Skateboard riders are considered pedestrians under the Road Rules and are not required to wear helmets. Scooter riders must wear helmets if travelling on the road. Skateboards must not be towed. Skateboarding is forbidden in some areas of the City of Melbourne but encouraged in others.
Skateboards, scooters, and in-line and other rollerskates are all included in the definition of a “wheeled recreation device” (see information about wheeled recreation devices in “Who and what do the Road Rules cover?”). Users of these items (generally termed “skaters” in this section) are usually considered to be pedestrians and not riders or drivers. Accordingly, the majority of the Road Rules already discussed in this chapter do not apply. For example, there is no requirement for skaters to wear protective headgear.
However, when it comes to riding scooters on a road or road-related area, scooter riders must wear protective helmets, unless they have a VicRoads certificate. The scooter must also have a brake, warning device and, when travelling at night or in hazardous weather conditions, front and rear lights and a reflector the same as on bicycles (RR 244B(4), (5); maximum penalty: 5 pu).
There is a section (RR 240–244B) in the Road Rules specifically for wheeled recreational devices.
Wheeled recreational devices (e.g. skateboards) must not be used on the following kinds of roads:
• roads with a dividing line or median strip;
• roads that have a speed limit greater than 50 km per hour;
• one-way roads with more than one marked lane (RR 240(1); maximum penalty: 2 pu).
The exception is where a skater is crossing the road (RR 240(3)).
On other types of road, a skater must keep as close to the left-hand side as practicable and must not travel more than two abreast with other pedestrians or vehicles, unless overtaking (RR 241; maximum penalty: 2 pu). Also, wheeled recreational devices must not be used on a road at night (RR 240(2); maximum penalty: 2 pu).
“Road” in RR 240 and 241 includes the “shoulder” of the road. RR 12(3) defines the “shoulder” of the road as:
an area (not being part of the road) adjoining the road that is open to or used by the public for driving, riding or parking motor vehicles and to which no parking control sign applies.
When travelling on a footpath or shared path, a skater must keep as far left as practicable and give way to pedestrians (“pedestrian” here does not include other skaters, people on segways, or children on “wheeled toys”) (RR 242(1); maximum penalty: 2 pu).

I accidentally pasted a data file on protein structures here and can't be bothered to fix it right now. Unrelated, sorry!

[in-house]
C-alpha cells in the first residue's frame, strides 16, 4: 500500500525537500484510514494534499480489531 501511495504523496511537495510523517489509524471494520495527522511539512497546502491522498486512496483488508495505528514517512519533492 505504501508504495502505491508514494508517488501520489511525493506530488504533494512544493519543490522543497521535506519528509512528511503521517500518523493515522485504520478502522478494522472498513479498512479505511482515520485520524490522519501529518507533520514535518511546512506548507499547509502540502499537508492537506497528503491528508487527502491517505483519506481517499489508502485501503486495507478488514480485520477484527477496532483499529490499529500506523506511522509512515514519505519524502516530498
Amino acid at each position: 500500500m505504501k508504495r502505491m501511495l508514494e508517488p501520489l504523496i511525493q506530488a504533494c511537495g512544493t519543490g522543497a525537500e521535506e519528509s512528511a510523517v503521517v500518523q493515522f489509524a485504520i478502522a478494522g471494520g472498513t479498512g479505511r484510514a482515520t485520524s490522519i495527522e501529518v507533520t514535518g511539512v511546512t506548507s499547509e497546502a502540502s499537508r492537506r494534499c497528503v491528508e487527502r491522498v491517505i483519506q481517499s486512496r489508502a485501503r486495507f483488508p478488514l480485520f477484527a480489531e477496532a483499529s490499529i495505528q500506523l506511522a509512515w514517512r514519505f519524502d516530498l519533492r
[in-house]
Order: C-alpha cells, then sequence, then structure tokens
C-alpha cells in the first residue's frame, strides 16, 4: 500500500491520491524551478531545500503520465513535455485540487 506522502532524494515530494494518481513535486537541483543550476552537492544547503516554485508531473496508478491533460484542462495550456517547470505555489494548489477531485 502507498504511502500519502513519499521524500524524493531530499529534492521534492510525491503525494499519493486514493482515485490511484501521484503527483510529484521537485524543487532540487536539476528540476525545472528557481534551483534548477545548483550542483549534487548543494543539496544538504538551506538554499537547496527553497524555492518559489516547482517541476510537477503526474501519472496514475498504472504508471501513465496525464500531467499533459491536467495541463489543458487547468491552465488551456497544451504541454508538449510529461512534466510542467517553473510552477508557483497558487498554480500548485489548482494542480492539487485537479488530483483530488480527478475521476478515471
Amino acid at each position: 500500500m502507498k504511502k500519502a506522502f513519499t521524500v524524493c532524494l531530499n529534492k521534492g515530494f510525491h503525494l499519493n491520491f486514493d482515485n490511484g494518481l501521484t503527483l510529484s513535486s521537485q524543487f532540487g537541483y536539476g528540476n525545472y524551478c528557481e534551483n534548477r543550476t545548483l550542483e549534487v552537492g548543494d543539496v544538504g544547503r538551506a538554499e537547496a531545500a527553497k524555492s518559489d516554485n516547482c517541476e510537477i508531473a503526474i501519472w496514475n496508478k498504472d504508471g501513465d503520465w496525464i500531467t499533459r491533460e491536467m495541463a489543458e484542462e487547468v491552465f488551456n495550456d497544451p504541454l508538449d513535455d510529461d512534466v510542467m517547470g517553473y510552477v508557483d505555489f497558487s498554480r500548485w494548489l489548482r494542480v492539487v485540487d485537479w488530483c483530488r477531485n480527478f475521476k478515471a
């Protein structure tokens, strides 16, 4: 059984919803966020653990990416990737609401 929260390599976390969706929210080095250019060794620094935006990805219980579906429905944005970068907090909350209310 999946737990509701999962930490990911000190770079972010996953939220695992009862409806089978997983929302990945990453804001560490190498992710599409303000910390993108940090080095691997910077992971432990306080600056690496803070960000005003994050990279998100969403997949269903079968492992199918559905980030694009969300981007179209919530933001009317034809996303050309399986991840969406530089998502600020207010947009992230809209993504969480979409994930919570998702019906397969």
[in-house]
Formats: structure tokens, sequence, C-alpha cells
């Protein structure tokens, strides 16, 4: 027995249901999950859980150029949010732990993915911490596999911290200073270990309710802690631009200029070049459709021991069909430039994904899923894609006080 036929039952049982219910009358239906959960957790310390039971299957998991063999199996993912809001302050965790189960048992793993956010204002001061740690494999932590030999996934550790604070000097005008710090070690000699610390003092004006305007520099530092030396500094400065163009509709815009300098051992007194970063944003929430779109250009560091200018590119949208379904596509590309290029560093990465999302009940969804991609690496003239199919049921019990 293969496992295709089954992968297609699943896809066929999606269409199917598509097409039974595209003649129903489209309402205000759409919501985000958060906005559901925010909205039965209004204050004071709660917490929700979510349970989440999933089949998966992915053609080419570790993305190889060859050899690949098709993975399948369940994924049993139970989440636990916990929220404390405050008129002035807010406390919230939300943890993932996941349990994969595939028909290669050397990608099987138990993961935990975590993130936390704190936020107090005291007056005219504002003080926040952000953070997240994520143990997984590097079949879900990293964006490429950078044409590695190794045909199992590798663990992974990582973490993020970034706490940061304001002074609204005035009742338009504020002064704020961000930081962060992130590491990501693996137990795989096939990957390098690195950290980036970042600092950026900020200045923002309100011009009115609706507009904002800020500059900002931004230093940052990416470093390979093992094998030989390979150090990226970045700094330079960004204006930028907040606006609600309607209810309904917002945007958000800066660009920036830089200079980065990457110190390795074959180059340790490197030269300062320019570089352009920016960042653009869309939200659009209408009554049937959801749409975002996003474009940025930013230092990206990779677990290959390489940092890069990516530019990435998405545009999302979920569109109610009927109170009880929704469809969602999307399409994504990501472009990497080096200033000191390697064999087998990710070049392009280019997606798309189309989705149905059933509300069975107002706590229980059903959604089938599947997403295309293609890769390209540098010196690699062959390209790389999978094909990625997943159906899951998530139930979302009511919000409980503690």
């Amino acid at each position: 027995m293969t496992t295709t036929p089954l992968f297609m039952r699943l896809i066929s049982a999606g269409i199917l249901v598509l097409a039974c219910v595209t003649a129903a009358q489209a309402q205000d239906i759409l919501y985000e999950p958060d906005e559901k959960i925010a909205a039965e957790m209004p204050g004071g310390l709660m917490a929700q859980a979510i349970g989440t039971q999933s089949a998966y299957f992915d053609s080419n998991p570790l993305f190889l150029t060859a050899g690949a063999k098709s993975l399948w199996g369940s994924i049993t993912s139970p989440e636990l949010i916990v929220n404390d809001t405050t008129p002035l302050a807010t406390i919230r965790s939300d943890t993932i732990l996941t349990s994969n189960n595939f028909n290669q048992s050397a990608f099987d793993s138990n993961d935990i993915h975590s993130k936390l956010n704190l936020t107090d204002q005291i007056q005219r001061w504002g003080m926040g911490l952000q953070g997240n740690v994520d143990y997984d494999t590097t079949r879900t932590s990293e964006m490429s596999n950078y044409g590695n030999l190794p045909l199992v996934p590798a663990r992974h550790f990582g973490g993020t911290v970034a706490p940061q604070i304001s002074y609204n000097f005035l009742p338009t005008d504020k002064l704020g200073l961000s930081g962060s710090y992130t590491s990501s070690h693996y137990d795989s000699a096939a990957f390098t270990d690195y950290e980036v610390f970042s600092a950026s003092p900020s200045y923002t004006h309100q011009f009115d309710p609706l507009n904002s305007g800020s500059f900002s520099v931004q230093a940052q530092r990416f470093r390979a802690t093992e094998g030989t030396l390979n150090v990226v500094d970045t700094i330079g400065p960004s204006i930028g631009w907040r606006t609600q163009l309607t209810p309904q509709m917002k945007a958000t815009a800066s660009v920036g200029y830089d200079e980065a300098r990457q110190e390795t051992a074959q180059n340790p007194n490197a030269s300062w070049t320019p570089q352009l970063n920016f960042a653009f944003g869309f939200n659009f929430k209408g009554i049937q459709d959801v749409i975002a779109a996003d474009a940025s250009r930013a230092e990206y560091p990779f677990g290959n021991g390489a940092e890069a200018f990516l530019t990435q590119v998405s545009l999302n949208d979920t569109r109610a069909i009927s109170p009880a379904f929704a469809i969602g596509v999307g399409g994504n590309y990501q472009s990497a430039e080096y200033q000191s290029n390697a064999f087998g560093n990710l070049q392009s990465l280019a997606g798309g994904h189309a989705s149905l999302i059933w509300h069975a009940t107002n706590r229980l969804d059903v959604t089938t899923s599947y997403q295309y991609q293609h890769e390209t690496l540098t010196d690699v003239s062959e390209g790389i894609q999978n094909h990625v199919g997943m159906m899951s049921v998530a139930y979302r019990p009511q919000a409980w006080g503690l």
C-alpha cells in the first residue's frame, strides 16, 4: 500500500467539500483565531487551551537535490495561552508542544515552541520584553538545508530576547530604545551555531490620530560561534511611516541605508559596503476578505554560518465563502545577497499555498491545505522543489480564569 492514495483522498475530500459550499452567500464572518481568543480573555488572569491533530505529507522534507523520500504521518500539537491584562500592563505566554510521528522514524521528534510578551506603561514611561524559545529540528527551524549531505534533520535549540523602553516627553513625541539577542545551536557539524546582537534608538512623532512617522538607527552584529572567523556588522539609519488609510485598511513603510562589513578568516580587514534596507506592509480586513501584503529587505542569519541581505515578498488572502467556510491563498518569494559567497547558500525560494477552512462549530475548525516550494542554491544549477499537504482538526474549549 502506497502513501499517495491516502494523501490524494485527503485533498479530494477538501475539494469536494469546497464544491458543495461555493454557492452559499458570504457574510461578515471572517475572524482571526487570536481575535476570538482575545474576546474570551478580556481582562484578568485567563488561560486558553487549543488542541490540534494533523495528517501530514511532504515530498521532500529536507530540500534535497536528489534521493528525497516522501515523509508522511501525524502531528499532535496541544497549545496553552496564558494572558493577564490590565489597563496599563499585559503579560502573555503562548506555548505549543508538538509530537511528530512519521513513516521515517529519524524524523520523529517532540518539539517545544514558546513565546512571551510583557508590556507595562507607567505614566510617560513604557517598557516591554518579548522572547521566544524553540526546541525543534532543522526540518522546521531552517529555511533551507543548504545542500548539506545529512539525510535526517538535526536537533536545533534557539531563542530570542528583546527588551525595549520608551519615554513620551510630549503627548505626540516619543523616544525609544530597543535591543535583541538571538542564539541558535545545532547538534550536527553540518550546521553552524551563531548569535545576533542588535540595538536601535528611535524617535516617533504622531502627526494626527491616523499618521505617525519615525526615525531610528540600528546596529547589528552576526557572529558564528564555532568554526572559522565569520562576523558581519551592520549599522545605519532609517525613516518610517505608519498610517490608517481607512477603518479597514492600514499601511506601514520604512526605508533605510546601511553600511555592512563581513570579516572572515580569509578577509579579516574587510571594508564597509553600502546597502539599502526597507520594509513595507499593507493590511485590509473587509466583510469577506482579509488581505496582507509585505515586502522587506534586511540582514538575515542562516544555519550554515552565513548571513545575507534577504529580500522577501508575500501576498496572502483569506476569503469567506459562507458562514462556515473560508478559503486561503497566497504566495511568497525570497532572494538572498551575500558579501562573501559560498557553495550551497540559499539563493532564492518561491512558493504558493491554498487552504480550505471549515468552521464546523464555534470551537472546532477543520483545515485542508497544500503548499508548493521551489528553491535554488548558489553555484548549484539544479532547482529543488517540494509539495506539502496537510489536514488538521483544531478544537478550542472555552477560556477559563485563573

For a skater using a bicycle path or a separated footpath (defined in “Riding on paths and bicycle lanes”), RR 243(1) says that a skater must not be on that part of the path designated for pedestrians unless the skater is crossing the path by the shortest, safe route and does not stay on the path for longer than necessary to cross safely (maximum penalty: 2 pu). Skaters must also keep out of the way of bicycles (RR 243(2); maximum penalty: 2 pu).
Finally, skaters, like cyclists, are prohibited from being towed by a moving vehicle, holding onto a moving vehicle, or travelling within two metres of the rear of a moving motor vehicle continuously for more than 200 metres (RR 244; maximum penalty: 2 pu).
There are many other prohibitions in the Road Rules that also apply to skaters, because they fall within the definition of “pedestrians”; these include:
• failing to obey traffic signals (RR 231, 232; maximum penalty: 2 pu);
• failing to cross a road, railway line or tram tracks by the shortest and safest route (RR 230, 233, 234, 235, 235A; maximum penalty: 2 pu);
• causing a traffic hazard by moving into the path of a driver (RR 236(1), (2); maximum penalty: 1 pu).
Skaters who enjoy a zip around Melbourne should bear in mind the following information.
The City of Melbourne (which includes parts of Carlton, Parkville, West Melbourne, North Melbourne, Kensington, East Melbourne, South Yarra and South Bank) regulates the use of “toy vehicles” in its Activities Local Law 2009. A “toy vehicle” is defined as:
equipment designed to be propelled by human power and includes a skateboard, scooter, rollerskates and in-line skates, but does not include a bicycle (clause 1.11).
Clause 2.3(a) states that:
[a] person must not use, or allow to be used, a toy vehicle so as to endanger, intimidate or unduly obstruct or hinder any other person or vehicle lawfully using or intending to use the same area.
Paragraph (b) of clause 2.3 prohibits the riding of skateboards, etc., in prescribed areas.
Maps showing the prescribed areas where the riding of skateboards, etc. is prohibited or restricted are available from the front desk at the Melbourne Town Hall and from the council’s website at www.melbourne.vic.gov.au (search for “prescription 91”).